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Re: To Cat or not to Cat

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  • zippydooda
    It seems to me that with a rectangular tarp in an A frame shape, a catenary ridgeline would almost always help reduce the looseness at the ridgeline, even over
    Message 1 of 32 , Jan 4, 2005
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      It seems to me that with a rectangular tarp in an A frame shape, a
      catenary ridgeline would almost always help reduce the looseness at
      the ridgeline, even over a broad range of A angles. I would probably
      make a relatively large tarp, like ~11x10', and make it six-sided
      (but not equilateral, obviously). I do not envision ever wanting it
      pitched flat. The large size is so that I can put my kids' small
      tent underneath, or so that I have plenty of room to roam around
      underneath when I am by myself, or so that I can pitch it with the
      ridgeline pretty high (I'm 6'2"), and still get protection from
      blowing rain...

      Still thinking. Thanks Youngblood and Jack for the input. I have
      not cut the material yet, so any other input is definitely welcome :-)

      Bill in Houston

      --- In hammockcamping@yahoogroups.com, "Dave Womble" <dpwomble@y...>
      wrote:
      > Bill,
      >
      > What you are trying to do is to keep the tarp material taut and
      this
      > is not always easy or even possible with some tarp designs by just
      > <snip>
      > tarp designs were you can pull hard enough to take out any
      looseness
      > you can get a taut tarp. With a catenary ridgeline you don't have
      to
      > pull as hard to achieve tautness because you have essentially
      removed
      > the loose fabric in the manufacturing. (Think of it as just
      > gathering up the loose material at the center of the tarp.) <snip>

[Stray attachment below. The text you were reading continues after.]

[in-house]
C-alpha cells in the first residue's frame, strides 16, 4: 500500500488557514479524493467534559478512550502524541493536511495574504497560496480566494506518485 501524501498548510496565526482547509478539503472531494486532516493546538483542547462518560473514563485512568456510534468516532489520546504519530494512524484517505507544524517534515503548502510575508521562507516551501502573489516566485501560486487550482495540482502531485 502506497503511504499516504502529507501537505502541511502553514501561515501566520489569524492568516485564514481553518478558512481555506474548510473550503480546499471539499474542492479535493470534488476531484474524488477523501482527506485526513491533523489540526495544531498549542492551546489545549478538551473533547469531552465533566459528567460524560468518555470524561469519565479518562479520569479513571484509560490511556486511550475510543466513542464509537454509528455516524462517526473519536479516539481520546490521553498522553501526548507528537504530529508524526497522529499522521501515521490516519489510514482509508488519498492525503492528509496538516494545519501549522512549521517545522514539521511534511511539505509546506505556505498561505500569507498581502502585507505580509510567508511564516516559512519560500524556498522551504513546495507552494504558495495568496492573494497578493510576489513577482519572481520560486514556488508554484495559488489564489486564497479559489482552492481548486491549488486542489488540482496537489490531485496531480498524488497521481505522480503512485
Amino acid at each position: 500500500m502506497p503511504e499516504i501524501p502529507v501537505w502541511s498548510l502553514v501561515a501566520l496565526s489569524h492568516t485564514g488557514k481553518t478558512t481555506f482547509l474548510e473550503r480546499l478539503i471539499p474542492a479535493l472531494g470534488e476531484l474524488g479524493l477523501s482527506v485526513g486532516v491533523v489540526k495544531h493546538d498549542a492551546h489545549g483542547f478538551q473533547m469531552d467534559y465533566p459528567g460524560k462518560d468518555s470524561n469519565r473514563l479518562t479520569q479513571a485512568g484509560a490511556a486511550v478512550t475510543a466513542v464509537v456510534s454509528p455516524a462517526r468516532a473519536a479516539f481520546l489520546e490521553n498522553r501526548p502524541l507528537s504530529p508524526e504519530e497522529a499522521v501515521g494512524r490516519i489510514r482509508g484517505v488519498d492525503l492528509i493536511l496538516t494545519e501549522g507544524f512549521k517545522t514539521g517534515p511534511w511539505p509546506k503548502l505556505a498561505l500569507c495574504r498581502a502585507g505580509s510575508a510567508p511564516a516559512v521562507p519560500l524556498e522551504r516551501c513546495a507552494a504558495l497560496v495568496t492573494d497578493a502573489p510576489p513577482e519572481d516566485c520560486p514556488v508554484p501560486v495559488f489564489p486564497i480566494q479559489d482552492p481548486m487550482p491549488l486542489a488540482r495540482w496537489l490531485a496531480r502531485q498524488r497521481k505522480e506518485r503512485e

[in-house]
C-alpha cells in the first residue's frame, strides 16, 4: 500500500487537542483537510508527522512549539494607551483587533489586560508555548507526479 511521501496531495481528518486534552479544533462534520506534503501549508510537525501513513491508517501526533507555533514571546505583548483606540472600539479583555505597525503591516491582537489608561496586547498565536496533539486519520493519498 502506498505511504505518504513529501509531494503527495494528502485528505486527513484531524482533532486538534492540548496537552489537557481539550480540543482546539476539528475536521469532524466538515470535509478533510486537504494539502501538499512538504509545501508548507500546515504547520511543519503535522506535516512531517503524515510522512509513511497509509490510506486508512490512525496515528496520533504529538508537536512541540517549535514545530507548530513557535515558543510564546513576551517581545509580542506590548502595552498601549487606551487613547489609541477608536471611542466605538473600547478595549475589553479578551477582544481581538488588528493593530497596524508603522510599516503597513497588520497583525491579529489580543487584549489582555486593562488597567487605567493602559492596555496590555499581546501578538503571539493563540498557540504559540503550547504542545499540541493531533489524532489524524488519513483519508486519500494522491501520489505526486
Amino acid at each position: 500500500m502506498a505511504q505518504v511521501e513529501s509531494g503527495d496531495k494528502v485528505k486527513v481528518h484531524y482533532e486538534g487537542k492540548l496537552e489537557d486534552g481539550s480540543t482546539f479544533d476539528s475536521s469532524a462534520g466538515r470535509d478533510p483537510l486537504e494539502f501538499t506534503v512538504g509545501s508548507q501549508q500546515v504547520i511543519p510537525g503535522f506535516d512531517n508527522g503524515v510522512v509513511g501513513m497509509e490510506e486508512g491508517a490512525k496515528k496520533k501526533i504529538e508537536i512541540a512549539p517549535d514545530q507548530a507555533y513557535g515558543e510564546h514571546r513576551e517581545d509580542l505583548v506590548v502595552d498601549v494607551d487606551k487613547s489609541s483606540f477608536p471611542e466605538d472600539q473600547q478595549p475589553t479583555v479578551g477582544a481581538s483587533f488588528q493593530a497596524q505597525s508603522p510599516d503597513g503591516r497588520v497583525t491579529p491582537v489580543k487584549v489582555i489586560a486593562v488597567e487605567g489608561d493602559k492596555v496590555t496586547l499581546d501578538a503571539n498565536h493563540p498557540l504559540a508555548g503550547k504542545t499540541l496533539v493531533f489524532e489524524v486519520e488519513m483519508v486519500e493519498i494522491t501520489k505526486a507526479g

> My experience with large 8'x10' tarps (or bigger) in an A-frame
      pitch
      > is that the catenary ridgeline works better. This advantage will
      > diminish with smaller tarps or maybe even with tarps that are not
      > rectangular. A catenary ridgeline is not without tradeoffs. <snip>
    • Admin
      Well, I actually find the hanging method to be quite easy. I use rolled kraft paper for my patterns and a lightweight metal decorative chain purchased at a
      Message 32 of 32 , Jan 20, 2005
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        Well, I actually find the hanging method to be quite easy. I use rolled kraft paper for my
        patterns and a lightweight metal decorative chain purchased at a home improvement
        warehouse. Instead of relying on a wall that's as long as I need for the curve, I have a 1" x
        12" x 10' board that I use to put everything on (I store it against the wall behind the couch
        in the living room so it's out of the way and out of sight when not in use). I cut the paper
        into strips 10 inches wide (the paper comes in 30" width), and use 2 spring-loaded clamps
        ($3 each) to hold the paper to the board. Then I measure the center point, how far down I
        want the curve to go, and mark where I want the chain to hang. Open one clamp slightly
        and slide one end of the chain under it. Pull the chain until it is as taut as it needs to be
        for the curve, stick it under the other clamp, and trace the line. Setup time is about 5
        minutes and drawing the curve takes another minute. It's also very easy to adjust the
        chain.

        Not knocking the templates. I just wanted to share that it can be done easily with the
        right supplies.

        -howie

        --- In hammockcamping@yahoogroups.com, "zippydooda" <zippydooda@y...> wrote:
        >
        > Having finally done this last night, I gotta say that the templates,
        > or at least the X-Y coordinates, are the way to go. Being one who
        > did not like the template idea, I hung the fabric on the wall, spent
        > quite a while trying to get it level and straight and keep it from
        > sagging too much between the support points, and all that, and then
        > trying to dangle a rope, figuring out it was too heavy, and then
        > dangling a thread so I could mark out some points and play connect
        > the dots.
        >
        > It would have been MUCH easier to use the spreadsheet and then mark
        > out several dots, and then connect them with the ruler.
        >
        > Gravity is NOT your friend - once you get the material off the floor,
        > bad stuff starts to happen. In a fitting bit of irony, you get
        > little catenary curves between your support points that cause
        > headaches when you are trying to make your nice big cat curve.
        >
        > Now to sew along the line...
        >
        > Bill in Houston
        >
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